Basilisk Fountain

Location: Munsterburg, Basel, Switzerland

The Basilisk was a mythical hybrid creature hatched from a chicken’s egg by a lizard. They were believed to live near streams and could run across the water on their hind legs when frightened. For this reason they were also known as “Jesus Christ” lizards. With the head, comb, and body of a cockerel, and the neck, tail and wings of a dragon it was named the King of Serpents because of the comb/crown on its head. Only 12 inches long it was deadly and caused plants to wither and anyone looking directly at it to die.

It was also blamed for causing an earthquake in the 14th century and compelled to become the shield bearer of the city, “Basilisk, you poisonous worm and fable, now you shall hold the shield of the dignified city of Basel.” The shield is comprised of the Bishop of Basel’s crozier (a stylized staff of office carried by high ranking religious leaders, and a crozier is the crook of the shepherd. The crozier hook was used to pull back people straying from the faith, and the three points at the bottom of the crozier were used to goad the spiritually lazy.)

As with all fables, good always wins over evil. One day a young girl named Magdalene was on her way to fetch water at the well when she saw frantic people running towards her. A friend explained their terror and warned her of the basilisk. As she listened, Magdalene polished her pail with her apron until it shone like a mirror. Putting it over her head she walked towards the well. The basilisk, upon catching sight of his reflection in the pail, shrivelled up and died.

The winning entry of a water fountain design competition in 1884, initiated by the city of Basel, incorporated a basilisk. It was created by William Bubeck, an artist and architect. A casting was made, and although 50 fountains were manufactured and displayed throughout the city, only 28 currently remain.

The fountain has a square base with a small fluted basin at ground level for the use of dogs. The pedestal with attic base supports an urn with bas-relief depicting a garland strung through rings. The large basin in the form of a kylix is elaborately decorated with garland, harvest fruits and a shell fret. It is also supported by four consoles in the form of a sea monster with the head of a lion and an eel-like body with fish scales. The finial is a Basilisk with outspread wings, water flows from its mouth into the basin, and one claw supports the shield of Basel.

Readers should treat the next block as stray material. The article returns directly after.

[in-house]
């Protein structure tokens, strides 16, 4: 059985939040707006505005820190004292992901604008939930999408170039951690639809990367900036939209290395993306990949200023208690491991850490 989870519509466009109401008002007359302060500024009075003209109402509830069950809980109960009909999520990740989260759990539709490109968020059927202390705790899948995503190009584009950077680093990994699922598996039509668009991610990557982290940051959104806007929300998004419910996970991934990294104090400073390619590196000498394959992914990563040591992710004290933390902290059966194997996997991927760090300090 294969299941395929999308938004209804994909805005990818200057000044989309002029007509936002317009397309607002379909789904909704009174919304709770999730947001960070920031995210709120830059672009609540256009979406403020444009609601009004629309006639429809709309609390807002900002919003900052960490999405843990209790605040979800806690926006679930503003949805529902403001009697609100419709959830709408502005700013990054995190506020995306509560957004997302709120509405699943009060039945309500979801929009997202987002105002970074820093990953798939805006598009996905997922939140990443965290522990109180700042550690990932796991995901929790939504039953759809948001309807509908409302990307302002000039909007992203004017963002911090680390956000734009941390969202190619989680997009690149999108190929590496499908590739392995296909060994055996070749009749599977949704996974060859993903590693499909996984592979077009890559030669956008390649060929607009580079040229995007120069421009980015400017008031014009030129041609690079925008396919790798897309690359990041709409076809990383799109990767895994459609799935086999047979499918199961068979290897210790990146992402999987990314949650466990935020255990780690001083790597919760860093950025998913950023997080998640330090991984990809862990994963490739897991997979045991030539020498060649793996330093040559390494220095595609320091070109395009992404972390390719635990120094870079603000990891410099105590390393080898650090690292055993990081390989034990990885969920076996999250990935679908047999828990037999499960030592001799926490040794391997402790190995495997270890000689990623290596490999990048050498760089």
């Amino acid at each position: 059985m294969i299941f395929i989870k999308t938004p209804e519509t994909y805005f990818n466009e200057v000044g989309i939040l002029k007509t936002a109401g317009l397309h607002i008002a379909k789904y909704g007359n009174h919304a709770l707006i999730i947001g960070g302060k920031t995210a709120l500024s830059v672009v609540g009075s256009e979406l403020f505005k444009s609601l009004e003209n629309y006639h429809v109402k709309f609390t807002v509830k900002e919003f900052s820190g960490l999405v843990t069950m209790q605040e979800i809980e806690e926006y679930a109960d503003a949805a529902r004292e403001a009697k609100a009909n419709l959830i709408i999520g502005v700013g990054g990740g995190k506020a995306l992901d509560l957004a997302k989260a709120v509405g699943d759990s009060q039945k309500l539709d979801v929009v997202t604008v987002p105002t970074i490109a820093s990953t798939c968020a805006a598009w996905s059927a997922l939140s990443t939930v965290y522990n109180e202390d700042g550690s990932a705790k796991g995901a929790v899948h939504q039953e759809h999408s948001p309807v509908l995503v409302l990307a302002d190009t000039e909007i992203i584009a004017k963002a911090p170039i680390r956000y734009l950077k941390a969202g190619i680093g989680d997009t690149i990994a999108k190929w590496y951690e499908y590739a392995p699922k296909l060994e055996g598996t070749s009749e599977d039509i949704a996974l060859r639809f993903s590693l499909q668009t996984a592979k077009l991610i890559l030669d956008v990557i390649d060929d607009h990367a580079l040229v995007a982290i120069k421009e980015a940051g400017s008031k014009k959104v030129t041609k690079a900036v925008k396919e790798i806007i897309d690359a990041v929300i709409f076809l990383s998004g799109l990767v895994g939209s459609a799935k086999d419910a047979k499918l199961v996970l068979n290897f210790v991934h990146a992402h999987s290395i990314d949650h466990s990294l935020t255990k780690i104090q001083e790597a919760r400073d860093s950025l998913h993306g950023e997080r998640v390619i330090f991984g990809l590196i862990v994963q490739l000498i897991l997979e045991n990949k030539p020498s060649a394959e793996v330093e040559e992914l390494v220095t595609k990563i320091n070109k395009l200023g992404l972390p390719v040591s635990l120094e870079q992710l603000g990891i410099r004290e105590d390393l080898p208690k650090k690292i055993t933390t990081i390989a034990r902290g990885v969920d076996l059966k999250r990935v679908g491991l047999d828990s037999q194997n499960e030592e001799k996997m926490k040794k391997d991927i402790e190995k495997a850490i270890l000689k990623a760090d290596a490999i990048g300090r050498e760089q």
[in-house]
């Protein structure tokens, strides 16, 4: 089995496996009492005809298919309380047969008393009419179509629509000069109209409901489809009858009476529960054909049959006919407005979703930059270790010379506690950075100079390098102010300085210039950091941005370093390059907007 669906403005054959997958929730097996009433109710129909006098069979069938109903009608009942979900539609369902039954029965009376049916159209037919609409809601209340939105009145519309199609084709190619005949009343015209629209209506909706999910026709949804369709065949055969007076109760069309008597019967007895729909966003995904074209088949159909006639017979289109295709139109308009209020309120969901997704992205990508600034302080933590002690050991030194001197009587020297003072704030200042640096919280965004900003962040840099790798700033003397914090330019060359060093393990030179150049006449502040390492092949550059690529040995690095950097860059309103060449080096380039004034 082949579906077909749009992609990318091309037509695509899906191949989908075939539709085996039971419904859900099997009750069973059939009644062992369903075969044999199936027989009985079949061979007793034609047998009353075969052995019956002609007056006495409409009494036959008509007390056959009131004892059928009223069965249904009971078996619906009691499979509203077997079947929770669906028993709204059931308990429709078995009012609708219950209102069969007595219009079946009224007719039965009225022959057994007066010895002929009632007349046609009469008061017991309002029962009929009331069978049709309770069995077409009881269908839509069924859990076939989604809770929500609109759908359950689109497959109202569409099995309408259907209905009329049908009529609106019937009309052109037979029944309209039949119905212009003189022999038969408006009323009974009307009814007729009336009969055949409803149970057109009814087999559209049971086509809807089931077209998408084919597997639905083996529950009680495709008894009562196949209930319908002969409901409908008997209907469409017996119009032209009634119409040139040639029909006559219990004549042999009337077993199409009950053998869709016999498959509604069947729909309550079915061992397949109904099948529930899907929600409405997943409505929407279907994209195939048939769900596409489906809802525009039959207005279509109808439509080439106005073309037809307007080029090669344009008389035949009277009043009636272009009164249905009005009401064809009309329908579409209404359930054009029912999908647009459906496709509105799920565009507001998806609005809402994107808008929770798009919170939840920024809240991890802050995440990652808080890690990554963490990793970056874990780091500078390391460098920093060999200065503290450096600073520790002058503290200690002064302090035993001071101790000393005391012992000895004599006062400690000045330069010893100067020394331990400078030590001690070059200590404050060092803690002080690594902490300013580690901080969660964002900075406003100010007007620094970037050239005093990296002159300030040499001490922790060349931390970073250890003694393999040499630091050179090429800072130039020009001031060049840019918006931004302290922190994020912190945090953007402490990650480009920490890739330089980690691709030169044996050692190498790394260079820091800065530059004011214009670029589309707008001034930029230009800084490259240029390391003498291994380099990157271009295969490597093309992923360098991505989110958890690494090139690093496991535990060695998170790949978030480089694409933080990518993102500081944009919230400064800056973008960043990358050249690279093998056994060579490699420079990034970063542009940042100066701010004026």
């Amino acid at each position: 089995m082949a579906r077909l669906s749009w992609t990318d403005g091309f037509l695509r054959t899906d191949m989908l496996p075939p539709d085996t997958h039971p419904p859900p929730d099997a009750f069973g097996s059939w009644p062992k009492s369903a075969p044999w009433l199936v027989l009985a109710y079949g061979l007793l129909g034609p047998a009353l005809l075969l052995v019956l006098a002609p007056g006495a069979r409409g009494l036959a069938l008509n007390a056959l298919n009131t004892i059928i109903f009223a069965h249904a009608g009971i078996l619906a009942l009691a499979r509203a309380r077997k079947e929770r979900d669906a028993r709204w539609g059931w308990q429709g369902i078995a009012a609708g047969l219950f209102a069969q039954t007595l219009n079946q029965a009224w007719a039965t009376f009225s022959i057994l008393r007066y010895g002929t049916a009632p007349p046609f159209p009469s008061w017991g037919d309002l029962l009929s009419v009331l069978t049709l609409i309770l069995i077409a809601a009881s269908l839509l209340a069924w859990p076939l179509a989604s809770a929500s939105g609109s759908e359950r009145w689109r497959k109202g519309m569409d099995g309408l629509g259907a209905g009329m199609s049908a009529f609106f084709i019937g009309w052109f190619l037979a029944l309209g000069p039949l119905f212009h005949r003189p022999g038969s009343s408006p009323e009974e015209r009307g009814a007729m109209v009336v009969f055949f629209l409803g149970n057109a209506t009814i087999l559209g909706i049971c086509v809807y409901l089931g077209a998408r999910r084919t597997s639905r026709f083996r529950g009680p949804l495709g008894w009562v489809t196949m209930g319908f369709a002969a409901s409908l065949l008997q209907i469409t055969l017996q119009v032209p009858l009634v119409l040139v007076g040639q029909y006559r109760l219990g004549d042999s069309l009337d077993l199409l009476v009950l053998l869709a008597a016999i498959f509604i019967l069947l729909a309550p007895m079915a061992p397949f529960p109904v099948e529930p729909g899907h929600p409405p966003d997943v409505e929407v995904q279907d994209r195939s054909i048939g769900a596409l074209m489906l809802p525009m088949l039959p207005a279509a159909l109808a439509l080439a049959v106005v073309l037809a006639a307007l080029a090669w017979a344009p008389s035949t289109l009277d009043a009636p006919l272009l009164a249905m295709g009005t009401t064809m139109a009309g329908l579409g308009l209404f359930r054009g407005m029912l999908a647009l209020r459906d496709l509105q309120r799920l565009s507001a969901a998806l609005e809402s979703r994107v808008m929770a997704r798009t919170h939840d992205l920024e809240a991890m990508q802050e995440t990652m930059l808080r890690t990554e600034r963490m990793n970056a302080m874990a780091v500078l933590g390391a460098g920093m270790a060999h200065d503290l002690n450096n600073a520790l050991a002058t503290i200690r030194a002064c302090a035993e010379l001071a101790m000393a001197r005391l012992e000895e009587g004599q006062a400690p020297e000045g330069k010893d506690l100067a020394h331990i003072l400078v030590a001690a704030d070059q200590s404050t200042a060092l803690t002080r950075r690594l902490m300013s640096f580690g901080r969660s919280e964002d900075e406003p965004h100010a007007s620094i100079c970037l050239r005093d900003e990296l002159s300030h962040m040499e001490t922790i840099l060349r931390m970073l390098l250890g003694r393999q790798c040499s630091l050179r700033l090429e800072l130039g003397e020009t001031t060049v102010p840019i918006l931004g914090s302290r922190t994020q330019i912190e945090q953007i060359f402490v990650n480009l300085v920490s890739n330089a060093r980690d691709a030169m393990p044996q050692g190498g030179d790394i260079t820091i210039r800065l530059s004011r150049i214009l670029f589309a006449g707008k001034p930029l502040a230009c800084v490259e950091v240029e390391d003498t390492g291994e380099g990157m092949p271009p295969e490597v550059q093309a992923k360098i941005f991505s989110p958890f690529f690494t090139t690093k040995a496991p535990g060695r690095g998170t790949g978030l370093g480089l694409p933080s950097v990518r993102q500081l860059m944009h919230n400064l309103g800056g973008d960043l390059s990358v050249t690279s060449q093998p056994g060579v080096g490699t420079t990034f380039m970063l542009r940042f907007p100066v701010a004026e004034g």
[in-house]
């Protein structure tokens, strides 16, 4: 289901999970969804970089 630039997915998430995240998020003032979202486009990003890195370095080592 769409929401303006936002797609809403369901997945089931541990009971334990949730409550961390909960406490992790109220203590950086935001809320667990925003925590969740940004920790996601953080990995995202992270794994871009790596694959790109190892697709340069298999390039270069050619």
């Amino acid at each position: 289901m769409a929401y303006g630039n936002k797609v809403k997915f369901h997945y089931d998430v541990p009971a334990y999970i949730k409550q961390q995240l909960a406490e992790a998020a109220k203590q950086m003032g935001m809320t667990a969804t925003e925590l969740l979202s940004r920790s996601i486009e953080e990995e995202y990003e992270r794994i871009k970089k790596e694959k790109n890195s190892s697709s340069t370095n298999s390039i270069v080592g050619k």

On the first of January each year, the water in the Basilisk fountain on Munsterberg Street flows with ale to celebrate the New Year. The tradition began when a guild of craftsmen attached the underground water pipe to a beer keg.

The design of this fountain was also sold and distributed throughout parts of Europe and can be seen in France, Germany, and Austria.

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Glossary:

  • Attic base, a column base with two rings
  • Bas-relief, sculpted material that has been raised from the background to create a slight projection from the surface
  • Console, a decorative bracket support element
  • Finial, a sculptured ornament fixed to the top of a peak, arch, gable or similar structure
  • Fret, running or repeated ornament
  • Kylix, a Grecian style drinking cup
  • Pedestal, an architectural support for a column or statue
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Posted on July 14, 2015, in Architecture, Cast Iron, Drinking Fountain, Switzerland and tagged , , , . Bookmark the permalink. Leave a comment.

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